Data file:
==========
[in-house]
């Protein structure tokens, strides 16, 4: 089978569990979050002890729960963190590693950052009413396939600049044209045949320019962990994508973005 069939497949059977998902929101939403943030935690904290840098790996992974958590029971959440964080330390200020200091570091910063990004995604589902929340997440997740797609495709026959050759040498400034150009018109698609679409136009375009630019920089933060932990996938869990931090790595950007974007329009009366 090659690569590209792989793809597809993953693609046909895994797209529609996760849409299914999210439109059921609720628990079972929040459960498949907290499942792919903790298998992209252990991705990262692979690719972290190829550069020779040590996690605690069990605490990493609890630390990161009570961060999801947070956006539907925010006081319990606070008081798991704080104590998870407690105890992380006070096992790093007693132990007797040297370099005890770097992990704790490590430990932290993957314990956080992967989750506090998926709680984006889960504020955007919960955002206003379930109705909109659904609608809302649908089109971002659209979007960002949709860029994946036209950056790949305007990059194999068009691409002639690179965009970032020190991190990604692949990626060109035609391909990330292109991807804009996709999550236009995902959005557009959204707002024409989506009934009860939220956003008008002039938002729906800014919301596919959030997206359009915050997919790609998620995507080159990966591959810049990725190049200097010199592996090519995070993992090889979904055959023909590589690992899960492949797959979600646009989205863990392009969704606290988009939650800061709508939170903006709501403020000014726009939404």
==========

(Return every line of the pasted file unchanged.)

[in-house]
């Protein structure tokens, strides 16, 4: 089978569990979050002890729960963190590693950052009413396939600049044209045949320019962990994508973005 069939497949059977998902929101939403943030935690904290840098790996992974958590029971959440964080330390200020200091570091910063990004995604589902929340997440997740797609495709026959050759040498400034150009018109698609679409136009375009630019920089933060932990996938869990931090790595950007974007329009009366 090659690569590209792989793809597809993953693609046909895994797209529609996760849409299914999210439109059921609720628990079972929040459960498949907290499942792919903790298998992209252990991705990262692979690719972290190829550069020779040590996690605690069990605490990493609890630390990161009570961060999801947070956006539907925010006081319990606070008081798991704080104590998870407690105890992380006070096992790093007693132990007797040297370099005890770097992990704790490590430990932290993957314990956080992967989750506090998926709680984006889960504020955007919960955002206003379930109705909109659904609608809302649908089109971002659209979007960002949709860029994946036209950056790949305007990059194999068009691409002639690179965009970032020190991190990604692949990626060109035609391909990330292109991807804009996709999550236009995902959005557009959204707002024409989506009934009860939220956003008008002039938002729906800014919301596919959030997206359009915050997919790609998620995507080159990966591959810049990725190049200097010199592996090519995070993992090889979904055959023909590589690992899960492949797959979600646009989205863990392009969704606290988009939650800061709508939170903006709501403020000014726009939404």